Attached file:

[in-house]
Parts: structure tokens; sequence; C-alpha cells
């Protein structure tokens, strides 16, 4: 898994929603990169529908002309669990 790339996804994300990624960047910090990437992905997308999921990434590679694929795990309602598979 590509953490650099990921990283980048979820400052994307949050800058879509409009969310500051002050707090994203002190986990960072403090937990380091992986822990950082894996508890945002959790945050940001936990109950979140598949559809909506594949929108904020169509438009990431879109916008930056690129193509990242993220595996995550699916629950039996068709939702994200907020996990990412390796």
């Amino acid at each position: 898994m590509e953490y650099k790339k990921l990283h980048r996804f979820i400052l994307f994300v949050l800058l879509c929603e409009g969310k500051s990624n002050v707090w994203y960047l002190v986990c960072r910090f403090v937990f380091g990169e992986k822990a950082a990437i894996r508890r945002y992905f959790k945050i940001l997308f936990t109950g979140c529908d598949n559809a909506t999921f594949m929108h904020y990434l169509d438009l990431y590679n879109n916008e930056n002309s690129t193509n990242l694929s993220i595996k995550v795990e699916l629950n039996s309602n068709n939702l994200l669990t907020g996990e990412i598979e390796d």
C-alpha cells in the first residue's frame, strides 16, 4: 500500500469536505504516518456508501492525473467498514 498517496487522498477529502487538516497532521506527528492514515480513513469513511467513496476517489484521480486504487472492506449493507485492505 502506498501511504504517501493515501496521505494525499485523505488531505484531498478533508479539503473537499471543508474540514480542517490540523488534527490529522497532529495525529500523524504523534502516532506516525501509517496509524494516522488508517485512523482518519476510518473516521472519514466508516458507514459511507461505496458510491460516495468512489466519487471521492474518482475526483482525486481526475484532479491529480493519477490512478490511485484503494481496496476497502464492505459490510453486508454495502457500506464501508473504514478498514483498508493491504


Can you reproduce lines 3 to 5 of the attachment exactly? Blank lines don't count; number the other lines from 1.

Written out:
């Protein structure tokens, strides 16, 4: 898994929603990169529908002309669990 790339996804994300990624960047910090990437992905997308999921990434590679694929795990309602598979 590509953490650099990921990283980048979820400052994307949050800058879509409009969310500051002050707090994203002190986990960072403090937990380091992986822990950082894996508890945002959790945050940001936990109950979140598949559809909506594949929108904020169509438009990431879109916008930056690129193509990242993220595996995550699916629950039996068709939702994200907020996990990412390796």
């Amino acid at each position: 898994m590509e953490y650099k790339k990921l990283h980048r996804f979820i400052l994307f994300v949050l800058l879509c929603e409009g969310k500051s990624n002050v707090w994203y960047l002190v986990c960072r910090f403090v937990f380091g990169e992986k822990a950082a990437i894996r508890r945002y992905f959790k945050i940001l997308f936990t109950g979140c529908d598949n559809a909506t999921f594949m929108h904020y990434l169509d438009l990431y590679n879109n916008e930056n002309s690129t193509n990242l694929s993220i595996k995550v795990e699916l629950n039996s309602n068709n939702l994200l669990t907020g996990e990412i598979e390796d």
C-alpha cells in the first residue's frame, strides 16, 4: 500500500469536505504516518456508501492525473467498514 498517496487522498477529502487538516497532521506527528492514515480513513469513511467513496476517489484521480486504487472492506449493507485492505 502506498501511504504517501493515501496521505494525499485523505488531505484531498478533508479539503473537499471543508474540514480542517490540523488534527490529522497532529495525529500523524504523534502516532506516525501509517496509524494516522488508517485512523482518519476510518473516521472519514466508516458507514459511507461505496458510491460516495468512489466519487471521492474518482475526483482525486481526475484532479491529480493519477490512478490511485484503494481496496476497502464492505459490510453486508454495502457500506464501508473504514478498514483498508493491504